Having made these distinctions, I would like to recommend five foreign films for those of you who have foreign film phobia.

1)  Hero (Dir. Zhang Yimou, Chinese, 2002) – This film stands alongside Crouching Tiger, Hidden Dragon as an enjoyable example of the wuxia (martial-arts swordsman adventure) genre.  This genre was influenced heavily by the acrobatics of the Chinese opera, which is why the characters walk on water, fly through the air, and possess supra-human powers. While some people find these abilities unbelievable, I think they make great use of film’s ability to depict scenes from man’s imagination. Hero’s imaginary vision is unparalleled. This is one of the most visually stunning films you will ever see.

2)  The Color of Paradise (Dir. Majid Majidi, Farsi, 1999) – This film changed the way I think about the Middle East. Filmed in Iran, it is the story of a blind boy’s search for God. The cinematography and sound design of this film are among the most creative I have ever seen, allowing you to “see” what the blind boy “sees” with his hands and ears. Majidi’s other works (Baran, Children of Heaven) likewise celebrate children and their unique perspectives, exploring an innocence that American cinema has long forgotten about.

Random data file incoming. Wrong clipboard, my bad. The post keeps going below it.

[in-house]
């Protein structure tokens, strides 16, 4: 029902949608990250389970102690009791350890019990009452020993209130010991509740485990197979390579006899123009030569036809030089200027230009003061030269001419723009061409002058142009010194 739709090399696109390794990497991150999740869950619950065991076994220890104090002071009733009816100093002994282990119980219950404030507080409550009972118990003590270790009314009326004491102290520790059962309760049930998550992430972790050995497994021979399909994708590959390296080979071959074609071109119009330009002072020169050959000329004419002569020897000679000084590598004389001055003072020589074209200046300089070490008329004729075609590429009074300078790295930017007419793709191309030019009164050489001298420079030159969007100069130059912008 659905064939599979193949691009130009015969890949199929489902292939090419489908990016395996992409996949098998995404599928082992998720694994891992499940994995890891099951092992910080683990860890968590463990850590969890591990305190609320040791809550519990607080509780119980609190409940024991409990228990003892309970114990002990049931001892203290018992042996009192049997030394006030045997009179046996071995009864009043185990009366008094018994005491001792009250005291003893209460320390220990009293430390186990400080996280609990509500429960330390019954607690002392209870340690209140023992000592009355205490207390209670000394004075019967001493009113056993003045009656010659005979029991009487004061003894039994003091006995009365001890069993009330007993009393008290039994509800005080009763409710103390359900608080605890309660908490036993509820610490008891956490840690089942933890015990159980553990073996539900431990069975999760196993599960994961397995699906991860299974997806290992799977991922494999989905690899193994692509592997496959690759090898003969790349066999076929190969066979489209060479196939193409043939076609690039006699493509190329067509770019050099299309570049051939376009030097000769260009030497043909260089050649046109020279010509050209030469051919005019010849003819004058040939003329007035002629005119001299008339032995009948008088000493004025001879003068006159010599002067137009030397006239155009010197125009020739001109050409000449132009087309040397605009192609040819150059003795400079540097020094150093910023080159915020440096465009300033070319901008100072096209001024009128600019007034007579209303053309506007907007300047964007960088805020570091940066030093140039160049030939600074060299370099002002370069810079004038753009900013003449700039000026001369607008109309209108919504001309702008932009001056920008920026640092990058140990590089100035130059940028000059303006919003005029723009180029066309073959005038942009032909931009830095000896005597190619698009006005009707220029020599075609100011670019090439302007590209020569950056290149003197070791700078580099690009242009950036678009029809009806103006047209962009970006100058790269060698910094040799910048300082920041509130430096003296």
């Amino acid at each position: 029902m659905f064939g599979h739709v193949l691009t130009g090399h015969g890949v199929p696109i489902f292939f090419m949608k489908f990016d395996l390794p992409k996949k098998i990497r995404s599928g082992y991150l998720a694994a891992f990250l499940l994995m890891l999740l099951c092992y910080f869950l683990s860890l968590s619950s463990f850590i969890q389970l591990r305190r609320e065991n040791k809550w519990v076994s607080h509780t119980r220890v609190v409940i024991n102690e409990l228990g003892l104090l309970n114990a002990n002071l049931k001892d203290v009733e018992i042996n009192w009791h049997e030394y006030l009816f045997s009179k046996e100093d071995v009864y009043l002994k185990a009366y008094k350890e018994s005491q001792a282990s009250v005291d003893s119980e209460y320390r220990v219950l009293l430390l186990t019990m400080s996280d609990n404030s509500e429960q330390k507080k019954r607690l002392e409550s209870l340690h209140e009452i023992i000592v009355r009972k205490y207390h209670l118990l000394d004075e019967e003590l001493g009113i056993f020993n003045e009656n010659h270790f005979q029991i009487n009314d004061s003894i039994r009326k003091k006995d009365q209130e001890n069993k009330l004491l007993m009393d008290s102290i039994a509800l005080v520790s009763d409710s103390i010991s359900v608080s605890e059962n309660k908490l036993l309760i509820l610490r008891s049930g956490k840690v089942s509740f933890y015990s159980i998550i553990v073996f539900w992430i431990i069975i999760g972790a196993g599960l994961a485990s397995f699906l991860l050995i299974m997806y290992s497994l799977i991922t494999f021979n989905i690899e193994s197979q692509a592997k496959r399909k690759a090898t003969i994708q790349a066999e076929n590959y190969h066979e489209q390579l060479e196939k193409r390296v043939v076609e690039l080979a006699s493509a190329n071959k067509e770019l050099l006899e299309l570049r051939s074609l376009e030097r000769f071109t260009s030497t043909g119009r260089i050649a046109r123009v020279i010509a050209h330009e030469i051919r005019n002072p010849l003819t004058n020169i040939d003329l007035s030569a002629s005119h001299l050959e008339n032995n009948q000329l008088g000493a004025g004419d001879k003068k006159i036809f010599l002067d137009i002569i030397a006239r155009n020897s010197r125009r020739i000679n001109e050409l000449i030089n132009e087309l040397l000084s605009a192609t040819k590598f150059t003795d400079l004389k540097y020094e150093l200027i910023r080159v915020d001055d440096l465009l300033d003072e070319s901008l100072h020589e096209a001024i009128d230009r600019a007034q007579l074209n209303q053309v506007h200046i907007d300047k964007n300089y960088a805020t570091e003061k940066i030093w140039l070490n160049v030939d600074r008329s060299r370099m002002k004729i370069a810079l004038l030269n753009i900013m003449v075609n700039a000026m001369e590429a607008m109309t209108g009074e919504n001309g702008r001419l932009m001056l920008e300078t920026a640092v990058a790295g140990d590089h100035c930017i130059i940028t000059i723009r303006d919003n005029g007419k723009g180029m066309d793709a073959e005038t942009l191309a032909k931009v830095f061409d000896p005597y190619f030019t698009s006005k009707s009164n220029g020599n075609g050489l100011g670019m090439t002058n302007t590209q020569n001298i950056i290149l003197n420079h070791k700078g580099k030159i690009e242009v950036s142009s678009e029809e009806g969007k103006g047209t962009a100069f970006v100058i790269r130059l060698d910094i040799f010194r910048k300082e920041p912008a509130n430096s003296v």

3)  Amelie (Dir. Jean-Pierre Jeunet, French, 2002) – This is the cinematic equivalent of eating an Icee®  too fast. It is delicious, and your brain freezes for one whimsical, disorienting moment, until you realize that you have just been engaged by a playful yet transcendent muse that makes you a child and an adult all at once.  If you see this and still shudder at the thought of foreign films, not even “more cowbell” will cure your ailments.

If, on the other hand, you see Amelie and love it, you would be remiss not to see Jeunet’s latest film, Micmacs. His other films, with the exception of his foray into English-language film with Alien: Resurrection, are also excellent.

4)  Spirited Away (Dir. Hayao Miyazaki, Japanese, 2002) – Many people equate anime with porn, or with a cultish clan of cartoonish fans who daydream of having been born Japanese.  This distorted perception obviously does not take the works of Hayao Miyazaki, Japan’s Walt Disney, into account. Watch Spirited Away for 20 minutes and tell me you are not mesmerized. I will, in turn, tell you that you might be dead.

5)  Life is Beautiful (Dir. Roberto Benigni, Italian, 1997) – While Schindler’s List is an indisputable masterpiece, it lacks the counterbalancing levity of Life is Beautiful, which mines similar historical territory with beauty and grace. It is a charmer through and through, and a soulful meditation on the nature of parental love.

Enjoy your adventures in the world of foreign films, and let me know what you see. Also, if you have any recommendations, I would love to hear about them. If I do not hear anything from you, I will simply assume that your worst foreign film fears came true, and that the ghost of Akira Kurosawa has taken over your body and is, even now, forcing you to dress as a samurai on casual Friday.